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Microbiology and Biotechnology Letters

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Molecular and Cellular Microbiology  |  Host-Microbe Interaction and Pathogenesis

J. Microbiol. Biotechnol.

Received: October 22, 2020; Revised: January 14, 2021

Human mastadenovirus infections and meteorological factors in Cheonan, Korea

Eunju Oh 1, Joowon Park 2 and Jae Kyung Kim 3*

1Dankook University , 2Dankook University , 3Dankook University

Correspondence to :
Jae Kyung Kim, Department of Medical Laser Cooperative Curriculum, Dankook University Graduate School of Medicine, 119, Dandae-ro, Dongnam-gu, Cheonan-si, Chungnam, South Korea [31116]
Tel : +821064040015, Fax : +82 41 559 7934, E-mail : nerowolf@naver.com

Abstract

The study of the impact of weather on viral respiratory infections enables the assignment of causality to disease outbreaks caused by climatic factors. A better understanding of the seasonal distribution of viruses may facilitate developing potential treatment approaches and effective preventive strategies for respiratory viral infections. The incidence of human mastadenovirus infection was analyzed via real-time reverse transcription-PCR in 9,010 test samples obtained from Cheonan, South Korea, and weather data were simultaneously collected from January 1, 2012, to December 31, 2018. Data on the frequency of infection were used to detect seasonal patterns of human mastadenovirus prevalence, which were directly compared with local weather data over the same period. Descriptive statistical analysis, frequency analysis, t-test, and binomial logistic regression analysis were performed to examine the relationship among weather, particulate matter, and human mastadenovirus infections. Patients under 10 years of age showed the highest mastadenovirus infection rates (89.78%) at an average monthly temperature of 18.2°C. Additionally, human mastadenovirus infection was negatively related to temperature, wind chill, and air pressure. The obtained results indicated that climatic factors affect the rate of human mastadenovirus infection. Therefore, it may be possible to predict when preventive strategies will be most effective.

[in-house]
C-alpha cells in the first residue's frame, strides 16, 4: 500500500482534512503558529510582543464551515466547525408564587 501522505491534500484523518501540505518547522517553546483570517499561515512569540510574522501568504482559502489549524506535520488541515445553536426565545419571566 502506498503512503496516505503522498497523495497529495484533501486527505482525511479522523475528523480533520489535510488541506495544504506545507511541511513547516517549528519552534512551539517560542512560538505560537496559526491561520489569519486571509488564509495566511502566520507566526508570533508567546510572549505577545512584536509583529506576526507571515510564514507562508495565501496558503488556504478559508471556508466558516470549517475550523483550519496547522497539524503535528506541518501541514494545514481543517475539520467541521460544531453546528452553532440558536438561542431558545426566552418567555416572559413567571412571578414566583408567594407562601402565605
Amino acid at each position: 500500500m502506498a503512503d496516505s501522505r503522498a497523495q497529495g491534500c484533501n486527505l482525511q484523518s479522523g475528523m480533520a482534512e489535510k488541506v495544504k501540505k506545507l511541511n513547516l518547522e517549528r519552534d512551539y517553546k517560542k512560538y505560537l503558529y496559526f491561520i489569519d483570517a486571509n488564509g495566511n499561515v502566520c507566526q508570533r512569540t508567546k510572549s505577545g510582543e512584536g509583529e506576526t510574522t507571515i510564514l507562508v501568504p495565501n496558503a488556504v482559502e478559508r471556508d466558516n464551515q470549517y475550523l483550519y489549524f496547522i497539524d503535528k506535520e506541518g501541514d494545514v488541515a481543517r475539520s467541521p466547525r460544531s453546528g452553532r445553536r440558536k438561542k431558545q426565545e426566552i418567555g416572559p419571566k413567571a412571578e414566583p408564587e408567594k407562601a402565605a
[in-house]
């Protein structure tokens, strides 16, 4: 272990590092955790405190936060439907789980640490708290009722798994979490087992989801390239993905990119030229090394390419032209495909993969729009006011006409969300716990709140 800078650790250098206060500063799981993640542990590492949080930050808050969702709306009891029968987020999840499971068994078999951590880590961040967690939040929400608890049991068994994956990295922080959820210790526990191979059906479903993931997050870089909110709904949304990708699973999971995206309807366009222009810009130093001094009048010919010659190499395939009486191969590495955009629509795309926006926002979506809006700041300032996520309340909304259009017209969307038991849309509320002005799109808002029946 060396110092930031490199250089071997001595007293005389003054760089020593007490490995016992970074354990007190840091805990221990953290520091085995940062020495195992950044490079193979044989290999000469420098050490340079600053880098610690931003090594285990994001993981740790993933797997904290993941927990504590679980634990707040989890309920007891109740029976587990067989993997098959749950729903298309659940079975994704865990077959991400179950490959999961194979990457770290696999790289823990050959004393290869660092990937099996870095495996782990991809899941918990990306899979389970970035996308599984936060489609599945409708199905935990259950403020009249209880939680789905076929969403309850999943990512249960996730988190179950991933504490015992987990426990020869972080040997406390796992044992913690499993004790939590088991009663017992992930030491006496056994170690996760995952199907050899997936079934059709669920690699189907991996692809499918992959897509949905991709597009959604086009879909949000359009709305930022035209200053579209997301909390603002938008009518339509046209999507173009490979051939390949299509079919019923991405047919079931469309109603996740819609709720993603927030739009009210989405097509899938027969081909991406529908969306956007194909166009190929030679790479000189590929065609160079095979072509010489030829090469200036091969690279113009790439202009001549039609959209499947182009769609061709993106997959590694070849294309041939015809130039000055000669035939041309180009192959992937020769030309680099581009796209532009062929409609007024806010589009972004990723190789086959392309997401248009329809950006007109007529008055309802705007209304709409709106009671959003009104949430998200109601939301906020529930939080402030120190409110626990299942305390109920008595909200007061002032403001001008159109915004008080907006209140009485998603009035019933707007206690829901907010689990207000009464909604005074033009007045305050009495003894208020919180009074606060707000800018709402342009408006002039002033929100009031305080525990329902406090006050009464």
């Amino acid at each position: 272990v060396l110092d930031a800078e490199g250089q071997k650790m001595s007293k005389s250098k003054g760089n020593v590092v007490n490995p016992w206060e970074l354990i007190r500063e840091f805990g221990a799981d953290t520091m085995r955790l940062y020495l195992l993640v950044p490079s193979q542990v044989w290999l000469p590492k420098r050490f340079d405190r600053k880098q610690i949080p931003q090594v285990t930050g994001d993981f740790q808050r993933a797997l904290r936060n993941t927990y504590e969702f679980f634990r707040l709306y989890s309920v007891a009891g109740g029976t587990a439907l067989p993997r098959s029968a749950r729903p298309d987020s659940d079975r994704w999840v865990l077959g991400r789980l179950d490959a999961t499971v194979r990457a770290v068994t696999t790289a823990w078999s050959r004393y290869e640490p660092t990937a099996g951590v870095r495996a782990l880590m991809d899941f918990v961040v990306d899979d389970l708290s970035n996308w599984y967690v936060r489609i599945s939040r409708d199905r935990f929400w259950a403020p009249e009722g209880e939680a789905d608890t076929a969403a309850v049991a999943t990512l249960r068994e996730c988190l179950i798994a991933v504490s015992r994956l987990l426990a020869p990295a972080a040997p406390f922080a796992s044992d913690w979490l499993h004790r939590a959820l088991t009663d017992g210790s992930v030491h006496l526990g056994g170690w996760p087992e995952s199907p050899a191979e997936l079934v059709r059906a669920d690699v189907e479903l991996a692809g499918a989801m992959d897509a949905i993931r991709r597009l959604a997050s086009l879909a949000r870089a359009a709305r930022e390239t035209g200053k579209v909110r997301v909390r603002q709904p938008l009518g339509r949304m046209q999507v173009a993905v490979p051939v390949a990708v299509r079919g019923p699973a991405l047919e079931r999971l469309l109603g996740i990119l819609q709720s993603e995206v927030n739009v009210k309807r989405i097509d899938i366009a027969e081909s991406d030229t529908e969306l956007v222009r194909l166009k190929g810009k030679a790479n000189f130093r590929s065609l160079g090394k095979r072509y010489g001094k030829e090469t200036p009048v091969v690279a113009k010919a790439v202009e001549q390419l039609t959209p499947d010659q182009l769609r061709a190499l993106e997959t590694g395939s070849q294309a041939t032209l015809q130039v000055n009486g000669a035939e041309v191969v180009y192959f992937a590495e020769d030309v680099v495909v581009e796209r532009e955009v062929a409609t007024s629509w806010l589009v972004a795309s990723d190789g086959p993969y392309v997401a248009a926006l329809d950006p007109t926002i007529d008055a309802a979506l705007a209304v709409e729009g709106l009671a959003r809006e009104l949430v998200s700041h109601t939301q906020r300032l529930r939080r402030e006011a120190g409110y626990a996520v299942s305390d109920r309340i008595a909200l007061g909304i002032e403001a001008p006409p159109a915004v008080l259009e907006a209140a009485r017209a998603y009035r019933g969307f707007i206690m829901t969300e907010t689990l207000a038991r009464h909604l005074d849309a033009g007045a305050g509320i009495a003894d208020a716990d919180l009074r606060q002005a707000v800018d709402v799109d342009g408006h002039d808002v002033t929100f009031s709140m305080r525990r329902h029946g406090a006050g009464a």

Keywords: climate, mastadenovirus, respiratory viruses, infection, particulate matter, weather

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